Table 1: Demographic characteristic of outpatient urology clinic patient population.

3. Results

Patient flow through the outpatient urology clinic is illustrated. There were a total of 306 schedule patients included in the study analysis. Of these, 45 patients were no show patients and 35 patients were patients who underwent an office procedure. Of the 306 total scheduled patients included in the study, 63.2% were on-time or arrived before their scheduled appointment, 15.1% were <15 minutes late, and 6.8% were >15 minutes late. “No show” patients were 14.8% of the appointments (Table 2). On-time patients were found to have a statistically longer wait time once in the exam room for the physician than those who were late ( minutes versus minutes, ); however on-time patients spent a significantly longer time with the physician in the exam room ( minutes versus minutes, ) (Table 3).

Table 2: Patients stratified by arrival time compared to scheduled appointment time.
Table 3: Patient wait times by on time versus late arrival patients.

The overall exam room utilization ratio was 32.5% and did not significantly differ between on-time and late patients ( ) or new and return patients ( ) (Table 4). When new patients were stratified as late or on-time, exam room utilization was significantly lower for late patients (28.9% versus 44.7%, ). Furthermore, physician utilization was significantly lower in clinics with greater than 2 late patients when compared to clinics with 2 or fewer late patients (59.7% versus 68.7%, ) (Table 5).

Table 4: Exam room utilization (P-values determined by independent t-test).
Table 5: Physician utilization stratified by number of late patients per clinic.

4. Discussion

With the implementation of quality reporting, there is an increased emphasis on efficiency and patient satisfaction. We attempted to evaluate one phase of the ambulatory patient flow process, patient arrival, and analyze its impact on physician and examination room utilization. In our study, we have shown that patients who were late for their clinic appointment can be a key problem to the efficiency of the outpatient urology clinic. As the number of late patients in a clinic increases, the utilization of the physician's time significantly decreases. Furthermore, late patients were found to have spent less time with the physician, thus putting more pressure on the physician to compact the visit in a shorter amount of time in order to stay on time and maximize patient satisfaction.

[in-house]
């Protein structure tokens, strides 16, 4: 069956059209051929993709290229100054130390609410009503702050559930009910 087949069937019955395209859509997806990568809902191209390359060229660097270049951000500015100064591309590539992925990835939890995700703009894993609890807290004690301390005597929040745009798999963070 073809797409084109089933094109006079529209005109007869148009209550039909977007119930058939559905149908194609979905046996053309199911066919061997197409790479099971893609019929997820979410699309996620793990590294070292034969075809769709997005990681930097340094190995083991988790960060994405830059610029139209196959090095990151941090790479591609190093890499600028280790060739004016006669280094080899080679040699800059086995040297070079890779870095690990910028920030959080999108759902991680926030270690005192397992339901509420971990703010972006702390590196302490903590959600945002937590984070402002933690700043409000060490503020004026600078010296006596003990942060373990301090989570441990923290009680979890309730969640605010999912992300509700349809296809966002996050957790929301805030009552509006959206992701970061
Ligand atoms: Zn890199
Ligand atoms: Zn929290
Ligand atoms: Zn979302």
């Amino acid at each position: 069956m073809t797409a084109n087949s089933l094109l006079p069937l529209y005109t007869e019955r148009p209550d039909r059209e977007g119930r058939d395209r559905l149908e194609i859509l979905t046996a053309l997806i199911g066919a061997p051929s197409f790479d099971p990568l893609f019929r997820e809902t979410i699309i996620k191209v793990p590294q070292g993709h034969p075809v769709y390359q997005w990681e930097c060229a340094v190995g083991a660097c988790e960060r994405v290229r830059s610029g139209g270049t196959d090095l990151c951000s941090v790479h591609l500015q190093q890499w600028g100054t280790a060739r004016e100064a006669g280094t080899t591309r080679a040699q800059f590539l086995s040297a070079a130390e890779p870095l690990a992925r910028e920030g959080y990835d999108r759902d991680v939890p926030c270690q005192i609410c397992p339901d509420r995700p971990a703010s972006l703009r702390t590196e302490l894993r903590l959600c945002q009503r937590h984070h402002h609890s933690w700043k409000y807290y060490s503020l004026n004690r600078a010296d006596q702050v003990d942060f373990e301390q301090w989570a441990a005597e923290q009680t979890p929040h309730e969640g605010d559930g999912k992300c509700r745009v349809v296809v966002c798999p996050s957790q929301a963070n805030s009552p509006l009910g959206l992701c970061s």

Another measure of process efficiency that we analyzed was exam room utilization, defined as the ratio of the total time the physician was in the exam room to the total time the patient was in the exam room. Overall exam room utilization for all patients was poor with a mean of 32.5% use of existing capacity. Our clinic process analysis indicates that this is likely secondary to such reasons as poor communication between the office support staff and the physician as to when the patient arrives in the room and also the fact that appointments are scheduled for inappropriate amounts of time, either too long or short, where multiple patients are “overbooked” at the same time creating a scheduling bottleneck. The visit durations allowed in our electronic medical record (EMR) are 15 and 30 minutes. With the variety of patients visits categorized simply as either new or return, this inflexibility in scheduling does not capture the true amount of time needed for each visit. Many times, return postoperative patients require only 5-minute visit, whereas patients who require cancer treatment counseling may require upwards of one hour. The ability to project estimated visit times prior to the clinic session and schedule the number of patients appropriately would more closely match the demand and supply of outpatient visits and improve patient flow. Finally, we found that the need to automate patient arrival would be very helpful as many times patients arrived on time and were not properly logged into the EMR as a result of human error. In response to these data, we now ask new ambulatory clinic patients to arrive 20 minutes early and return patients 10 minutes early. Those who arrive late without warning are offered the options of waiting for the next available appointment time that day or rescheduling for another day. Data are forthcoming on the success of these strategies.